OP asks what happens if an armigerous woman marries a man without arms. The answer is probably going to depend on politics. If the man is common, then her titles are probably forfeit - because a baseborn man has no chance of protecting the titles or serving the king (he is almost certain to have no training in arms, and nobody will follow him in war). If the man is noble, then her titles probably convey to him and to their children, but that will only happen if he can defend the title (again this part depends on which era in history. If we're talking Game of Thrones/War of the Roses era, then EVERY noble must be prepared at all times to defend his lands and titles. Kings permit their nobles to carry out limited warfare among themselves because it ensures that he will be supported by the strongest nobles in the event of a national war. (I suppose one could consider the king to be pursuing an optimal portfolio strategy of military strength).
Given the breadth of the question, this is a collection of unsupported generalizations. If I could narrow it down, and if I had lots of time, I could find specific references & examples. If you want to read further, try the wars of the roses (which George Martin admits is one of his sources for Game of Thrones). Alternatively look at the history of Empress Matilda, which is brilliantly, if fictionally covered in the Brother Cadfael novels.
It is also worth consulting She-Wolves (As an American, I haven't seen this yet. Waiting on BBC America) which is based on a book (I have a copy in the "to read" pile, but based on an interview with the author, I think it will go a distance to revising our understanding of women in English history.)
I'm sorry, but Mark's answer strikes me as almost entirely wrong. He says that nobles cannot have professions etc - I don't believe that to have ever been the case in England, though it was in some continental countries. He also says that the father "gives" his lands and titles to his eldest son, younger sons join the army or the clergy - well not necessarily!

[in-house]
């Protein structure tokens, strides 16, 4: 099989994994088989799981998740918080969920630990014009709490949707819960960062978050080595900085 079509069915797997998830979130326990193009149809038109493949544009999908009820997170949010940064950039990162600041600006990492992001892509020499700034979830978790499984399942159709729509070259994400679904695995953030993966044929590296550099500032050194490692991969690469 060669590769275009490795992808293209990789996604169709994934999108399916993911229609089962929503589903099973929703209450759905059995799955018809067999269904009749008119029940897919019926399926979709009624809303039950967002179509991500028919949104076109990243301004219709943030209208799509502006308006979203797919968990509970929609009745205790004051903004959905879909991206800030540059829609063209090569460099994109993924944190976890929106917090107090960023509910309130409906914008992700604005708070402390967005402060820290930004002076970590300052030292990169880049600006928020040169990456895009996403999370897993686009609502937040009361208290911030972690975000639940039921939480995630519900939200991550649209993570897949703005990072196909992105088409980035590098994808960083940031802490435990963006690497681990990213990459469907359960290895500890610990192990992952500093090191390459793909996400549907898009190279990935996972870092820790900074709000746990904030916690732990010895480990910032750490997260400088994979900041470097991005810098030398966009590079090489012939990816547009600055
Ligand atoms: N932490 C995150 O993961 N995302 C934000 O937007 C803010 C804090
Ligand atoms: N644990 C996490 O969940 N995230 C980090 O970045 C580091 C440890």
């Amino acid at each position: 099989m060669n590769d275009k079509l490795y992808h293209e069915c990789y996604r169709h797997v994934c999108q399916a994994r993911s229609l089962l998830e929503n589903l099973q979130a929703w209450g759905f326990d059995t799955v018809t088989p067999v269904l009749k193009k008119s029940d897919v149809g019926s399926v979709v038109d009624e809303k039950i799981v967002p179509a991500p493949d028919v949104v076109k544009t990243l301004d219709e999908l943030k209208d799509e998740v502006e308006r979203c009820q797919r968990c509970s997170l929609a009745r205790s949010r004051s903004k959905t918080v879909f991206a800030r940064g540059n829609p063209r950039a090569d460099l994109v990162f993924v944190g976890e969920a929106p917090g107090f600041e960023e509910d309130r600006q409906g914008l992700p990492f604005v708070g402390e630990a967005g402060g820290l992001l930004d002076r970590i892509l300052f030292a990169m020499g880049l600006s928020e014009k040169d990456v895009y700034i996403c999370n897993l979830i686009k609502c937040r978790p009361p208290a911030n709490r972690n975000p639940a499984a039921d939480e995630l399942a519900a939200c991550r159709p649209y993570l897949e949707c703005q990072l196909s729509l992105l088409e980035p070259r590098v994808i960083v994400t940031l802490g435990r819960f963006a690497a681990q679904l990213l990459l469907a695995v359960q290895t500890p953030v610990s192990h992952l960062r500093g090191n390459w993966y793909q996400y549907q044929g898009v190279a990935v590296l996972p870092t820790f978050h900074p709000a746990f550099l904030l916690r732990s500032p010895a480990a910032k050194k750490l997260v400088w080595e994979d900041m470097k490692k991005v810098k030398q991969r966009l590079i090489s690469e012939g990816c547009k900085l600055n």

Generally, nobles had little or no freedom as to whom inherited the patrimony and certainly none over who inherited the title/s - that was set by the terms on which the title was bestowed, and almost always "in tail male" - that is, the eldest son got the title and most of the land, with some provision for daughters' dowries. Whislst a father could choose to grant unentailed lands to a daughter, he most certainly could not grant her any of his titles. Even now in England there are very few titles above baron that can be inherited by a woman - a fact many male peers feel unfair and outmoded.
On the position of an armigerous woman marrying a non-armigerous man, I have to confess I don't know, and my book on heraldry does not touch on it. However, it was common in the mediaeval period for men to claim titles "by right of his wife" if she had no brothers to inherit; John of Gaunt became Duke of Lancaster by marrying Blanche of Lancaster.
I think there is some confusion here between bearing a title - Baron or above - and having a coat of arms - not every armigerous family is or was noble. Also, the position of an heraldic heiress is slightly different, referring to all the daughters of an armigerous man, not necessarily noble, who have no brothers. In this case the wife's arms are displayed on her husbands as an escutcheon of pretence - a small shield in the centre of the husband's arms - as he is "pretending" to be the head of his wife's family. Any children - male and female - would then quarter their arms with both parents' as opposed to just their father's.